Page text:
Primal Numbers – Jeans and Germs

We live, arguably, in one of the cleanest times in history. From high-efficiency washers to hand sanitizers, there are machines and detergents to purify everything in sight. But in the midst of all this spotlessness comes a seemingly contrary piece of advice: you shouldn’t be washing your jeans. Is it a germy, unhealthy idea?or some welcome common sense in this era of super sanitation?

The no-wash advice comes from Chip Bergh. He’s the CEO of Levi Strauss and Co., and someone who knows a little something about denim. As this CBC blog reports, Bergh was one of the speakers at the Brainstorm Green sustainability conference this May, where he “beckoned attendees to forgo the washing machine in favour of ’spot cleaning’ their jeans with a ’sponge or toothbrush.’” Other high-profile names in fashion, including Tommy Hilfiger, have offered the same advice.

On the surface, the idea makes sense. Keeping your jeans out of all those rough-and-tumble cycles in the washer and dryer will take a lot of strain off the fabric and make it last longer. And not washing over the life cycle of just a single pair of jeans will save plenty of water and electricity.

There’s even a simple way to keep your jeans germ free and smelling fresh: put them in the freezer. The method has the earmarks of an urban legend, but some people swear by it. The logic is that the cold kills any germs that might accumulate on your trusty denim, while at the same time it gets rid of any unpleasant odours.

All in all, it sounds like a brilliant solution that’s good for the environment and your wallet, too. Until, that is, you look a little closer.

For starters, you might want to think twice about putting unwashed jeans next to the food in your freezer. That’s because, contrary to popular myth, cold temperatures won’t kill the bacteria on them. As the Smithsonian Magazine notes, many types of bacteria can happily hibernate in spite of your attempts to freeze them. Even if you do manage to kill a few thousand, “it takes only one survivor to repopulate your jeans when they warm up.”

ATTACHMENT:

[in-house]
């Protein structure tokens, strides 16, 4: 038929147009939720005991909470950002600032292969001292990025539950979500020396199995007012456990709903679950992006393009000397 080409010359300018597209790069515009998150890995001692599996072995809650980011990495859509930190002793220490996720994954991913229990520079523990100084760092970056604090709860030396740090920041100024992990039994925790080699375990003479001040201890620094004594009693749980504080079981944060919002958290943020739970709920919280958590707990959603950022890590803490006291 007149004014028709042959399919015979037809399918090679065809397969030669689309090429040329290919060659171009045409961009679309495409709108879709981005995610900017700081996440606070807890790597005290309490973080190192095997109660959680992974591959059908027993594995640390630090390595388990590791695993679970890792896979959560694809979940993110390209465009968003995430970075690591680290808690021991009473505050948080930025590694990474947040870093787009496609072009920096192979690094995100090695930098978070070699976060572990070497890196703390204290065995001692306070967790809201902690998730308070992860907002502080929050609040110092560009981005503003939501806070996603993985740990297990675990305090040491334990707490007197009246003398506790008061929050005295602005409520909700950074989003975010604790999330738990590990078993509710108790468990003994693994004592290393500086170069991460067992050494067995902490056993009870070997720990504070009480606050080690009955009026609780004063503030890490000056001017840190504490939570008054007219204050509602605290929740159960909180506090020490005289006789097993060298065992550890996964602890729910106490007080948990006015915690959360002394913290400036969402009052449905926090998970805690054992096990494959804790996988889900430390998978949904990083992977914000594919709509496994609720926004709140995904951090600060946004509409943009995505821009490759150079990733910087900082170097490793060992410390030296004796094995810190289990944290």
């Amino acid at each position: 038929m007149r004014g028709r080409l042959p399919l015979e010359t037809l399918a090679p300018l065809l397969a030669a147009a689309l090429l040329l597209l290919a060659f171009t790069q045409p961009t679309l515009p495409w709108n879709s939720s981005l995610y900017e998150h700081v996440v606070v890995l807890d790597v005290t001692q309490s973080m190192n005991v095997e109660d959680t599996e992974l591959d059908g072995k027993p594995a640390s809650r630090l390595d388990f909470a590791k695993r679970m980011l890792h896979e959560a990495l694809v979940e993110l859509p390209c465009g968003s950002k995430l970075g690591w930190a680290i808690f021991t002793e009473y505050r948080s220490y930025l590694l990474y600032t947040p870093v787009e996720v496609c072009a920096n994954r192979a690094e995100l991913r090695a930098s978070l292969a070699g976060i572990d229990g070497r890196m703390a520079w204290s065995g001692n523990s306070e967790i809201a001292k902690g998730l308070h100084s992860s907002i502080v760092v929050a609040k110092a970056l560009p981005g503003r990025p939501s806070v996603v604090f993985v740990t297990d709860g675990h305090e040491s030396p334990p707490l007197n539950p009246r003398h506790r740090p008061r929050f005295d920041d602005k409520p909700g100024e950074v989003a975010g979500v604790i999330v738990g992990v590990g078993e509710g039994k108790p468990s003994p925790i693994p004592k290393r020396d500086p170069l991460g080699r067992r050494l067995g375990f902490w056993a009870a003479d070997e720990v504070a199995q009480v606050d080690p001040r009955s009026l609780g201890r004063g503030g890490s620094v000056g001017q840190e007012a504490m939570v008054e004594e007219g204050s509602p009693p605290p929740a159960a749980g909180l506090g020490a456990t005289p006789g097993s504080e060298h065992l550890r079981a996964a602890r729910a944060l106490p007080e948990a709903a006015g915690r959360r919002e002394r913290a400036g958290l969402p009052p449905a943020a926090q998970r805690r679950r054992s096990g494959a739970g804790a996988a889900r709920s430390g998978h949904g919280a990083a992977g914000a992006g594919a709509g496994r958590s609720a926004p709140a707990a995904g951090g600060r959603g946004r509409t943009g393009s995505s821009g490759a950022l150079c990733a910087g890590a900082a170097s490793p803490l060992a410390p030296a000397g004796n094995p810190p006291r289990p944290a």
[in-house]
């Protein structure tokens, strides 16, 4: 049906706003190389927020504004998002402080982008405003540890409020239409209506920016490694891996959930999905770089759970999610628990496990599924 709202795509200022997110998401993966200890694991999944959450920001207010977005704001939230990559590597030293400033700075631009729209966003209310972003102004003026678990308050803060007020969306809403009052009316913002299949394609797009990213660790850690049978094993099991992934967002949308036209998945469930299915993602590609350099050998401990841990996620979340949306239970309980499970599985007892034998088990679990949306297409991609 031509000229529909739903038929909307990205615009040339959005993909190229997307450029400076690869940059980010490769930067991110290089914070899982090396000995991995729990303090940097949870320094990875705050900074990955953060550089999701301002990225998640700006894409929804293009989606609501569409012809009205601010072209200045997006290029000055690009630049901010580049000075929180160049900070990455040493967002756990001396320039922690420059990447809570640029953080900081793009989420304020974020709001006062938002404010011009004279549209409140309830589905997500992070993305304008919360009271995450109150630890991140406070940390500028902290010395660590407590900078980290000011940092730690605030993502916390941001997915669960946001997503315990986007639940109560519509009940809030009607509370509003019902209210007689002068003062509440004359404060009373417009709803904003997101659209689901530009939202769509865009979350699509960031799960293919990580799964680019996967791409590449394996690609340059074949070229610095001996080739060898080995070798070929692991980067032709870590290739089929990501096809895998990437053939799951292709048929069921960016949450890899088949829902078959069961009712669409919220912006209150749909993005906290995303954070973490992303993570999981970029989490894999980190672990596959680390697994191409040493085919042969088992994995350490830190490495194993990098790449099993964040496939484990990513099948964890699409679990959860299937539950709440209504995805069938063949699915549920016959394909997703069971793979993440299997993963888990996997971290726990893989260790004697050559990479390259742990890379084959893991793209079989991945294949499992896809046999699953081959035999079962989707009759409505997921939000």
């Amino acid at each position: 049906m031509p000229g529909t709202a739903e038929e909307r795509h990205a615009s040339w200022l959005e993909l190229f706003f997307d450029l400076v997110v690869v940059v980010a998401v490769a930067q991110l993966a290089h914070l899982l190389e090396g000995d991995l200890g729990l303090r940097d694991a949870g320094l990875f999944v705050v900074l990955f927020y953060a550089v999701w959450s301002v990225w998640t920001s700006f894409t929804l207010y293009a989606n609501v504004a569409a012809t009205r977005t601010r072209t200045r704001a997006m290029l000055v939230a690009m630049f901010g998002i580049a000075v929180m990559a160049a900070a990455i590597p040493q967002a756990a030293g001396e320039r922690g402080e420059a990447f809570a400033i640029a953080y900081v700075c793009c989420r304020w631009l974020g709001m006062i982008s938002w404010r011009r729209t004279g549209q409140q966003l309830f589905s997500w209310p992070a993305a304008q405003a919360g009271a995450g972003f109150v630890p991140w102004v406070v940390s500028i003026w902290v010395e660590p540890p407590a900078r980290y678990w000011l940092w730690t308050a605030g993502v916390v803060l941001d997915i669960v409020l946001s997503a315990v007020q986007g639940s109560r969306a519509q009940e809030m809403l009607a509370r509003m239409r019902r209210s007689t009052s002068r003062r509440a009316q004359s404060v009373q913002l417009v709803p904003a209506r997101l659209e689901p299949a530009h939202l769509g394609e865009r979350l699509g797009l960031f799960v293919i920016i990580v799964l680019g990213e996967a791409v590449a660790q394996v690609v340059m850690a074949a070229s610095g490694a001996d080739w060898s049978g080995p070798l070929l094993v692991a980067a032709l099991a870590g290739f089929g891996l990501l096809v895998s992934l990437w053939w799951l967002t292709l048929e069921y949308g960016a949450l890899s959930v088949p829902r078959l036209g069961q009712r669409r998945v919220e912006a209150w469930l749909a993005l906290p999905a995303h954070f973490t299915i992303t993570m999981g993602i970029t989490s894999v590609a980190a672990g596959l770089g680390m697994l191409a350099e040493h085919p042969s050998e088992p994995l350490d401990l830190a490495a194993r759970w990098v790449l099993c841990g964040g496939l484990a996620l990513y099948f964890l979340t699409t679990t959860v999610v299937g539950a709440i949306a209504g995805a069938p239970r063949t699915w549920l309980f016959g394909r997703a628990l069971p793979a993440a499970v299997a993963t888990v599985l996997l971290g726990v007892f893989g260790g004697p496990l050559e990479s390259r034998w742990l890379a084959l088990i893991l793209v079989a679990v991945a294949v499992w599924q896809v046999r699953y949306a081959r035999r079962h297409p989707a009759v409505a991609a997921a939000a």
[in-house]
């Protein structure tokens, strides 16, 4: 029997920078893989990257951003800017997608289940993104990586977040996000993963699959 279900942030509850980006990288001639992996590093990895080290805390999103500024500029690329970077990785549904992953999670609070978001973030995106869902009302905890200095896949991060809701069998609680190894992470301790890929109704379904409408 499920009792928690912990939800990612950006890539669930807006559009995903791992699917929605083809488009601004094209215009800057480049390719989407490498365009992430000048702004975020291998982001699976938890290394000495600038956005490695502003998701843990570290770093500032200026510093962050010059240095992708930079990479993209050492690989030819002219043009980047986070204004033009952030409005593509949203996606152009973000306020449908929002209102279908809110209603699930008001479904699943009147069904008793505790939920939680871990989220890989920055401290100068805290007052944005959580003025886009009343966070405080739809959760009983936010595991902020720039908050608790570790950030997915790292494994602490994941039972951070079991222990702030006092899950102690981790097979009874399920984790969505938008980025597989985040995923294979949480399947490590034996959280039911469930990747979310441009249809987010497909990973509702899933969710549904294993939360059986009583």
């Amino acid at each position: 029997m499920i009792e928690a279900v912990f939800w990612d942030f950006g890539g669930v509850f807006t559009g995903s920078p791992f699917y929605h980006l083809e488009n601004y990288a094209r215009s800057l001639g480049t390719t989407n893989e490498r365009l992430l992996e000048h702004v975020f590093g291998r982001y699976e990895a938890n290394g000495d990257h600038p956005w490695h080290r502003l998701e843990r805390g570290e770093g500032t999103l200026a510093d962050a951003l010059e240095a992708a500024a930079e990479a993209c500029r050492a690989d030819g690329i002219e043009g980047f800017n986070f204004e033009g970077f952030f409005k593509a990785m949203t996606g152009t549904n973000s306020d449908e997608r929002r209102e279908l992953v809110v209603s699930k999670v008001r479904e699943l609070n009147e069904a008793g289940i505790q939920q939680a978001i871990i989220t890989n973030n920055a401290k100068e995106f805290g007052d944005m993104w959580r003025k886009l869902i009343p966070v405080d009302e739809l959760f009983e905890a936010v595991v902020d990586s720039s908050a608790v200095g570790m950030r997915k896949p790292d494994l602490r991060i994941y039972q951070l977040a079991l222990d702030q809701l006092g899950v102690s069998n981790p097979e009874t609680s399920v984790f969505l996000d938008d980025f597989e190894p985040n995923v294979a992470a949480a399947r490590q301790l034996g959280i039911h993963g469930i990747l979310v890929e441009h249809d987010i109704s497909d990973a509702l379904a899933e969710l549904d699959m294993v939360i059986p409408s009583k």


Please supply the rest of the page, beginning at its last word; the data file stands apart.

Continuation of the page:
So not only will your jeans still be harbouring their original bacteria, but the only thing you’ll accomplish is to spread those bacteria to the place you store your groceries, where they could happily multiply on your food containers and be transferred from, say, ice-cream lids to spoons or bowls.

The other thing to consider in the no-wash debate is the source of the dirt you’ll accumulate. For instance, many of the bacteria on jeans live on the dead skin cells that you shed onto your clothes. Go months, or a year, without giving your jeans a proper wash and it adds up to a lot of dead skin cells.

Then there are all the assorted goodies you pick up when your jeans come in contact with chairs in restaurants or theatres, and surfaces in other public places. Perhaps a trace of dog feces on your hem from that shortcut across the grass. Or the accumulated film of formula, runny noses, and countless spills that are part of life with babies and toddlers. And plenty of people wear their jeans to do hard physical work?everything from welding in factories to mucking out stalls on a farm. The kind of work that means real, honest to goodness sweat.

Once all that accumulated grime (and accompanying odours) gets ground in deep to fibres, it’s next to impossible to get it out. Even in a yearly spin cycle.

So as much as the idea of pampering your jeans has an air of romanticism about it?the notion of a trusted friend carrying a lifetime of memories?I think I’ll stick to throwing mine in the weekly wash. Because the only thing I want living in my Levis is me.

S.D. Livingston is the author and creator of the Madeline M. Mystery Series for kids, as well as several books for older readers. Visit her website for information on her writing.

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